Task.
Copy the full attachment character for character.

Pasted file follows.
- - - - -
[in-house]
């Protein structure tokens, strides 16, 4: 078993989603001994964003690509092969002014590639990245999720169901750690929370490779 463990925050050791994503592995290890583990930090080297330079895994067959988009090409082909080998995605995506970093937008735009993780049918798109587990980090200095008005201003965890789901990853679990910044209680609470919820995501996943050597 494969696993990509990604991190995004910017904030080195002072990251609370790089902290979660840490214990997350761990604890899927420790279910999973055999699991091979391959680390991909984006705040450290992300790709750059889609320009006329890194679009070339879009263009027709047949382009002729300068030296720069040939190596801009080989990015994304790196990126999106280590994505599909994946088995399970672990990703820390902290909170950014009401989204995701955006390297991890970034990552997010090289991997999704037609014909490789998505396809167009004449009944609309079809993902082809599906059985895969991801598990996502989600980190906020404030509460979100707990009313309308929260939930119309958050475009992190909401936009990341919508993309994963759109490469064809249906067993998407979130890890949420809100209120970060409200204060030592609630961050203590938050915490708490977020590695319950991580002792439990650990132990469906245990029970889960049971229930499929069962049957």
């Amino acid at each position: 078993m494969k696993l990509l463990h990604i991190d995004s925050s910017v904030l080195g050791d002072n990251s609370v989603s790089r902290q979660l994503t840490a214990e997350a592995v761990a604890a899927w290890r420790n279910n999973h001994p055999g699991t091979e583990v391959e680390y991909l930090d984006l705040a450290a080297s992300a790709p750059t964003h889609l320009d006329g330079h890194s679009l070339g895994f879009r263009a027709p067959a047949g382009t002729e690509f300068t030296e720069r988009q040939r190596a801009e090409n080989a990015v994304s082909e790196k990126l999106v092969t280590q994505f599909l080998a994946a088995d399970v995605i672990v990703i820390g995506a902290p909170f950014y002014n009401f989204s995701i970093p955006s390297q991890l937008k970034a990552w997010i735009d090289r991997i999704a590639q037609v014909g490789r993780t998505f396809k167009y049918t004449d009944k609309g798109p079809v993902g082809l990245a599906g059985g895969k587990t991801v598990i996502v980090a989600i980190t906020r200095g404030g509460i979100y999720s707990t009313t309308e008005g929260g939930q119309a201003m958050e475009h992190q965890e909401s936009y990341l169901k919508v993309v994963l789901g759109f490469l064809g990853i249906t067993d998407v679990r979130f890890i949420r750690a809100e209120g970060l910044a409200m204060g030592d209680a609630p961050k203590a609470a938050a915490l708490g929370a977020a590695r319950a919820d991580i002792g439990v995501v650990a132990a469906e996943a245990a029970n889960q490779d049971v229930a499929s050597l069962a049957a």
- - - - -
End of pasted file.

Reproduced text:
[in-house]
């Protein structure tokens, strides 16, 4: 078993989603001994964003690509092969002014590639990245999720169901750690929370490779 463990925050050791994503592995290890583990930090080297330079895994067959988009090409082909080998995605995506970093937008735009993780049918798109587990980090200095008005201003965890789901990853679990910044209680609470919820995501996943050597 494969696993990509990604991190995004910017904030080195002072990251609370790089902290979660840490214990997350761990604890899927420790279910999973055999699991091979391959680390991909984006705040450290992300790709750059889609320009006329890194679009070339879009263009027709047949382009002729300068030296720069040939190596801009080989990015994304790196990126999106280590994505599909994946088995399970672990990703820390902290909170950014009401989204995701955006390297991890970034990552997010090289991997999704037609014909490789998505396809167009004449009944609309079809993902082809599906059985895969991801598990996502989600980190906020404030509460979100707990009313309308929260939930119309958050475009992190909401936009990341919508993309994963759109490469064809249906067993998407979130890890949420809100209120970060409200204060030592609630961050203590938050915490708490977020590695319950991580002792439990650990132990469906245990029970889960049971229930499929069962049957």
């Amino acid at each position: 078993m494969k696993l990509l463990h990604i991190d995004s925050s910017v904030l080195g050791d002072n990251s609370v989603s790089r902290q979660l994503t840490a214990e997350a592995v761990a604890a899927w290890r420790n279910n999973h001994p055999g699991t091979e583990v391959e680390y991909l930090d984006l705040a450290a080297s992300a790709p750059t964003h889609l320009d006329g330079h890194s679009l070339g895994f879009r263009a027709p067959a047949g382009t002729e690509f300068t030296e720069r988009q040939r190596a801009e090409n080989a990015v994304s082909e790196k990126l999106v092969t280590q994505f599909l080998a994946a088995d399970v995605i672990v990703i820390g995506a902290p909170f950014y002014n009401f989204s995701i970093p955006s390297q991890l937008k970034a990552w997010i735009d090289r991997i999704a590639q037609v014909g490789r993780t998505f396809k167009y049918t004449d009944k609309g798109p079809v993902g082809l990245a599906g059985g895969k587990t991801v598990i996502v980090a989600i980190t906020r200095g404030g509460i979100y999720s707990t009313t309308e008005g929260g939930q119309a201003m958050e475009h992190q965890e909401s936009y990341l169901k919508v993309v994963l789901g759109f490469l064809g990853i249906t067993d998407v679990r979130f890890i949420r750690a809100e209120g970060l910044a409200m204060g030592d209680a609630p961050k203590a609470a938050a915490l708490g929370a977020a590695r319950a919820d991580i002792g439990v995501v650990a132990a469906e996943a245990a029970n889960q490779d049971v229930a499929s050597l069962a049957a």